Our upcoming tour of Africa
My name's Pascal but friends call me Nish, http://picasaweb.google.com/nishounet/PascalLeclerc#
I'm originally from France (Le Mans) but I moved to Hong Kong 27 years ago. I got married there with a local chinese girl and we had two superb eurasian daughters. Then I got divorced a decade or so ago and raised them up myself. Now they're gone to live their own adventures and I just turned 50 last Monday.
I guess I've reached that age when, like Mike Carter says in his "Uneasy Rider", one starts feeling rather puzzled with the whole point of it all. I knew it would come but I had my plans for it, I had always kept that secret hope in a corner of my mind that one day, perhaps, I'd be free enough to go on a big ride, a big trip that one begins without knowing when or wanting to ever come back to "normal" again. And I've always hoped to be able to do it by the age of 50...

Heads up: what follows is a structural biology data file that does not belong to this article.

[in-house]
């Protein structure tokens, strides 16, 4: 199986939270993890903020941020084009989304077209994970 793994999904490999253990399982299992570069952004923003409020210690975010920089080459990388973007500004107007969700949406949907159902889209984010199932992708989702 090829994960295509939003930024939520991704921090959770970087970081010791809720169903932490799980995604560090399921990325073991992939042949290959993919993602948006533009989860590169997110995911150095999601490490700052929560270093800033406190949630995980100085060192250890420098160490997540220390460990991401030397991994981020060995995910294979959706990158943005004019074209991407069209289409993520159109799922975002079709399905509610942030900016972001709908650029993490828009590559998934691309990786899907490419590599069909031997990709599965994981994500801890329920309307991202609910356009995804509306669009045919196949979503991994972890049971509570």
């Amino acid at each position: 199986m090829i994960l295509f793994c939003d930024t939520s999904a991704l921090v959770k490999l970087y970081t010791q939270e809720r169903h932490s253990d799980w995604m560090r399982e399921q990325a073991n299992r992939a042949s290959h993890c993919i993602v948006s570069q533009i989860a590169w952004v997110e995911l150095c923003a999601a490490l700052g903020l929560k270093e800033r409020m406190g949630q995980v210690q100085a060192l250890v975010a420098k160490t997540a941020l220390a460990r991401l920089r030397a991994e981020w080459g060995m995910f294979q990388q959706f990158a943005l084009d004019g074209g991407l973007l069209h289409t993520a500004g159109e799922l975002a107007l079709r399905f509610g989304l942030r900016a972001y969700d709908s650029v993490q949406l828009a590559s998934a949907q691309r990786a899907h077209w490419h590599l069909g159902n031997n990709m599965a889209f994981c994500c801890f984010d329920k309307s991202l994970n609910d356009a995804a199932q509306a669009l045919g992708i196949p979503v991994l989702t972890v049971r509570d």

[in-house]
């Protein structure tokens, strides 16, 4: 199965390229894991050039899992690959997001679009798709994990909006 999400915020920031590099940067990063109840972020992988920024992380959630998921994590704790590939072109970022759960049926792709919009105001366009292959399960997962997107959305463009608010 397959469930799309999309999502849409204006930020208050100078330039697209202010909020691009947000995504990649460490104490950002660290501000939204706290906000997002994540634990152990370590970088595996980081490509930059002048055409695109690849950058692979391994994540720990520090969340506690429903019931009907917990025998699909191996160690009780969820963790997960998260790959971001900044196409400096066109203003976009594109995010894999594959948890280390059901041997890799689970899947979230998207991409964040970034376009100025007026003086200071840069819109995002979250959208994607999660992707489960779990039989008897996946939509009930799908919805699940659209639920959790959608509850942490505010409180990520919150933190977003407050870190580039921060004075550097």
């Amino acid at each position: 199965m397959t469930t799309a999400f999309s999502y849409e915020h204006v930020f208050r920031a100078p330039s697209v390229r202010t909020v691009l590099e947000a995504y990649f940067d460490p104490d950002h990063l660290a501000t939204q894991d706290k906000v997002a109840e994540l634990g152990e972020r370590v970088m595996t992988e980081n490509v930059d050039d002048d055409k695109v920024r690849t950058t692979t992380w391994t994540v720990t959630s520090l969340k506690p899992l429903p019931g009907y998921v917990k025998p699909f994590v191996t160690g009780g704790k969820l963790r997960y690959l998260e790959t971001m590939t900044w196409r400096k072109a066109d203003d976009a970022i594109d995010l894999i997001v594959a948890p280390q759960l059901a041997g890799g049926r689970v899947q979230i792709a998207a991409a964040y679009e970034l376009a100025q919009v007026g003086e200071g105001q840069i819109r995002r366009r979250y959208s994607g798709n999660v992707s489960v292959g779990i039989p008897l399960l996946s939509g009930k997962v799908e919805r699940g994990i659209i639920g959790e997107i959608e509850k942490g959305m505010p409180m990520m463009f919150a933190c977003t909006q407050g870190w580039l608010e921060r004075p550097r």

Hong Kong is a very small place once one has accomplished ones expectations. Lots of things are forbidden due to lack of room. There's very little space to ride. So one customizes a lot to compensate. But even so, it's very hard to find someone able to create parts rather than just order them from Internet. I was lucky enough to meet Geoff Giles, a Brit from Portsmouth who's probably born on a saddle. http://www.etcustomcycles.com/ He turned my Kawasaki W650 into a true modern classic with unique handmade brass parts that attract everyone eyes in town. http://www.youtube.com/watch?v=10TBYtKdd3I